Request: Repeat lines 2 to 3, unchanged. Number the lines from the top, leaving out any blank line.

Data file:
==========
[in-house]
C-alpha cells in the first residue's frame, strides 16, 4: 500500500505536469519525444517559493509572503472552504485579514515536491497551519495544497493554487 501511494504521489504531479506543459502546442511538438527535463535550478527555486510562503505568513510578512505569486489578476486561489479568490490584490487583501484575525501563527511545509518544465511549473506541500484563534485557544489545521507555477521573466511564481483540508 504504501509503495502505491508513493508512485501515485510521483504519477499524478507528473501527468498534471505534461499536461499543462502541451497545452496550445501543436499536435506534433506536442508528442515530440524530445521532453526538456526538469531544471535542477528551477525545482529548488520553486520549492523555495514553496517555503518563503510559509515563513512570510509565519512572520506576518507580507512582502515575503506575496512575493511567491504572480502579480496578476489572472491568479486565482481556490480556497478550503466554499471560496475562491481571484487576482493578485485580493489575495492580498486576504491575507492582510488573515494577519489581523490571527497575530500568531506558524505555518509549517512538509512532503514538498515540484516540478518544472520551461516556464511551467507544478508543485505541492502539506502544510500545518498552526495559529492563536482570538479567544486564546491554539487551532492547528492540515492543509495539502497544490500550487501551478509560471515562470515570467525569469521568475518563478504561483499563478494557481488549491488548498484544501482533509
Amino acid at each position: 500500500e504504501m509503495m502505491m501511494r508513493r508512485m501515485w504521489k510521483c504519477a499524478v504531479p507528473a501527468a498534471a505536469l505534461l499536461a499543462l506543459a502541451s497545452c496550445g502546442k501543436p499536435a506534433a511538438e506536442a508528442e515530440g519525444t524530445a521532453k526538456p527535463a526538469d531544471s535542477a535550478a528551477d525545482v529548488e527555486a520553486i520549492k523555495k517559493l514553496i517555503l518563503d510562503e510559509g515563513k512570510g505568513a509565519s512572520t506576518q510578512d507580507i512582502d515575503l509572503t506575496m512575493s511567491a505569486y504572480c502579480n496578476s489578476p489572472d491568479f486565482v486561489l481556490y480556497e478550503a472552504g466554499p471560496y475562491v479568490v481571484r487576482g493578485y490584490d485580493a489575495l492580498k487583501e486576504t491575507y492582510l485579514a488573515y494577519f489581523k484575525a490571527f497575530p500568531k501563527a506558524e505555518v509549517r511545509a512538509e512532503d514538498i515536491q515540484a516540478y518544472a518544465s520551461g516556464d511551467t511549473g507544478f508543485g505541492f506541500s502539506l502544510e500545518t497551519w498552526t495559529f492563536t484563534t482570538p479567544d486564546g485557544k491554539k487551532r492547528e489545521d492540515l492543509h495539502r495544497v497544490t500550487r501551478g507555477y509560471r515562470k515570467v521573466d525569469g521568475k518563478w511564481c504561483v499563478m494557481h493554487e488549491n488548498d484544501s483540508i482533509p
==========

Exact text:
C-alpha cells in the first residue's frame, strides 16, 4: 500500500505536469519525444517559493509572503472552504485579514515536491497551519495544497493554487 501511494504521489504531479506543459502546442511538438527535463535550478527555486510562503505568513510578512505569486489578476486561489479568490490584490487583501484575525501563527511545509518544465511549473506541500484563534485557544489545521507555477521573466511564481483540508 504504501509503495502505491508513493508512485501515485510521483504519477499524478507528473501527468498534471505534461499536461499543462502541451497545452496550445501543436499536435506534433506536442508528442515530440524530445521532453526538456526538469531544471535542477528551477525545482529548488520553486520549492523555495514553496517555503518563503510559509515563513512570510509565519512572520506576518507580507512582502515575503506575496512575493511567491504572480502579480496578476489572472491568479486565482481556490480556497478550503466554499471560496475562491481571484487576482493578485485580493489575495492580498486576504491575507492582510488573515494577519489581523490571527497575530500568531506558524505555518509549517512538509512532503514538498515540484516540478518544472520551461516556464511551467507544478508543485505541492502539506502544510500545518498552526495559529492563536482570538479567544486564546491554539487551532492547528492540515492543509495539502497544490500550487501551478509560471515562470515570467525569469521568475518563478504561483499563478494557481488549491488548498484544501482533509
Amino acid at each position: 500500500e504504501m509503495m502505491m501511494r508513493r508512485m501515485w504521489k510521483c504519477a499524478v504531479p507528473a501527468a498534471a505536469l505534461l499536461a499543462l506543459a502541451s497545452c496550445g502546442k501543436p499536435a506534433a511538438e506536442a508528442e515530440g519525444t524530445a521532453k526538456p527535463a526538469d531544471s535542477a535550478a528551477d525545482v529548488e527555486a520553486i520549492k523555495k517559493l514553496i517555503l518563503d510562503e510559509g515563513k512570510g505568513a509565519s512572520t506576518q510578512d507580507i512582502d515575503l509572503t506575496m512575493s511567491a505569486y504572480c502579480n496578476s489578476p489572472d491568479f486565482v486561489l481556490y480556497e478550503a472552504g466554499p471560496y475562491v479568490v481571484r487576482g493578485y490584490d485580493a489575495l492580498k487583501e486576504t491575507y492582510l485579514a488573515y494577519f489581523k484575525a490571527f497575530p500568531k501563527a506558524e505555518v509549517r511545509a512538509e512532503d514538498i515536491q515540484a516540478y518544472a518544465s520551461g516556464d511551467t511549473g507544478f508543485g505541492f506541500s502539506l502544510e500545518t497551519w498552526t495559529f492563536t484563534t482570538p479567544d486564546g485557544k491554539k487551532r492547528e489545521d492540515l492543509h495539502r495544497v497544490t500550487r501551478g507555477y509560471r515562470k515570467v521573466d525569469g521568475k518563478w511564481c504561483v499563478m494557481h493554487e488549491n488548498d484544501s483540508i482533509p